Refinery 29 spoke with Gabrielle Rubin, founder of Female Awareness Self Defense about self-defense moves every woman should know. Gabrielle is spot on when she said, “attacks begin before it’s physical.” Attackers look for easy targets. When you aren’t paying attention, or have your sense of hearing impaired by headphones, attackers can leverage the element of surprise, which makes you a more desirable target.
Gabrielle recommends striking the moment an attacker puts their hands on you to startle them and create a small window of opportunity to consider your next move. She details the upward elbow strike to the bottom of the chin (an excellent strike that can easily injure an attacker), the big slap (this can be excruciating when delivered well to an ear), an elbow strike to the ribs, and a donkey kick that might hit the groin (read our take on groin strikes here).
Gabrielle’s advice to deliver a strike the moment an attacker puts their hands could be good advice. She doesn’t mention that once you deliver a strike, it’s important to understand that you are in a striking altercation. While a single strike may be effective in dissuading an attacker, it also may not. Once you deliver a strike, you must be prepared to deliver multiple strikes to create the space you need to get away. She also doesn’t mention that the ultimate objective of delivering a strike is to create enough space to get away.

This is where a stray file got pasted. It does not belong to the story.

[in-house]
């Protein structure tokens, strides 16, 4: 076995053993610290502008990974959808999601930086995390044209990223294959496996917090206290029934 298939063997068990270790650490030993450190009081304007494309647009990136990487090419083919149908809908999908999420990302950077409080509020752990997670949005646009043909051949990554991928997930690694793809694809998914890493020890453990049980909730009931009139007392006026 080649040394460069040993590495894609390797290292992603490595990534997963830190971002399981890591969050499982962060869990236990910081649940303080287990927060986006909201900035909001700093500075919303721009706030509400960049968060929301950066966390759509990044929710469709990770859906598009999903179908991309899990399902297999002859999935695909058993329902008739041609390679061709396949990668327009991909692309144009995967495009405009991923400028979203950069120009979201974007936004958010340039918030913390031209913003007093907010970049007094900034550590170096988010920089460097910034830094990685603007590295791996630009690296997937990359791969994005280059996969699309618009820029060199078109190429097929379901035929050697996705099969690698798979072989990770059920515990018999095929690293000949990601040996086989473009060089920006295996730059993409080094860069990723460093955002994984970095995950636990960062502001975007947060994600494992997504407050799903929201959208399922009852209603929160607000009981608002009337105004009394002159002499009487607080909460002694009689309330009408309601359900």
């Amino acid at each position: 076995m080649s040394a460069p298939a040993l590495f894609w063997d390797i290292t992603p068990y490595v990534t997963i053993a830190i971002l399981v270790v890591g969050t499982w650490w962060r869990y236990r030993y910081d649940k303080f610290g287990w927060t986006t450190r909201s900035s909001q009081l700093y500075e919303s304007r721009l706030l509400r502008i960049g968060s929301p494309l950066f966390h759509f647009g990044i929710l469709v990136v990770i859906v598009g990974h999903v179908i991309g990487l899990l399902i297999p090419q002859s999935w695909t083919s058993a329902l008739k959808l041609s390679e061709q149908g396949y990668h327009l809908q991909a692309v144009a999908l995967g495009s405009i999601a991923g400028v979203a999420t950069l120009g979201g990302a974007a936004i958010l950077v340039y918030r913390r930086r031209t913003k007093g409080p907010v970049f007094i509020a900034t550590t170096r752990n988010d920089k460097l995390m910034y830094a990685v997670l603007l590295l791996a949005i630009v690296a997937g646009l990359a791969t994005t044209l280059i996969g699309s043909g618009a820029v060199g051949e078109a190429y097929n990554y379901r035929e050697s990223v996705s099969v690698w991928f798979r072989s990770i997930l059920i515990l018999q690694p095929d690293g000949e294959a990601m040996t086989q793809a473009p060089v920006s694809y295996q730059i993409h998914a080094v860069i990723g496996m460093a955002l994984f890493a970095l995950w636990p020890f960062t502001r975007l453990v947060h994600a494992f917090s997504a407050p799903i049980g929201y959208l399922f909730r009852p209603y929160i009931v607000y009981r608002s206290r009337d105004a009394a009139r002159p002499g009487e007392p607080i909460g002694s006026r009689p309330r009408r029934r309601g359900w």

Gabrielle places hands around the neck, grabbing by the collar, and putting a hand on the shoulder in the same attack bucket. When someone puts their hands around your neck or grabs you by the collar, it is clearly an attack. When someone puts their hand on your shoulder, it may not be. If you deliver an injuring strike to a non-threatening stranger who is trying to get your attention, perhaps to tell you that you have toilet paper on your shoe, you could be charged with assault.
If you are ever faced with a self-defense situation, keep these tips in mind.
- Delivering a quality strike at the beginning of an attack can make the attacker retreat.
- Using strong voice commands with the strike (i.e. “No”, “Stop”) help startle the attacker as well as call attention to the attack.
- Do not deliver a strike when you can execute an escape to create space unless you are prepared to engage in a striking altercation.
- If are engaged in a striking altercation, be prepared to deliver multiple strikes to get away.
- You have a legal liability if you strike someone who does not present as an imminent threat.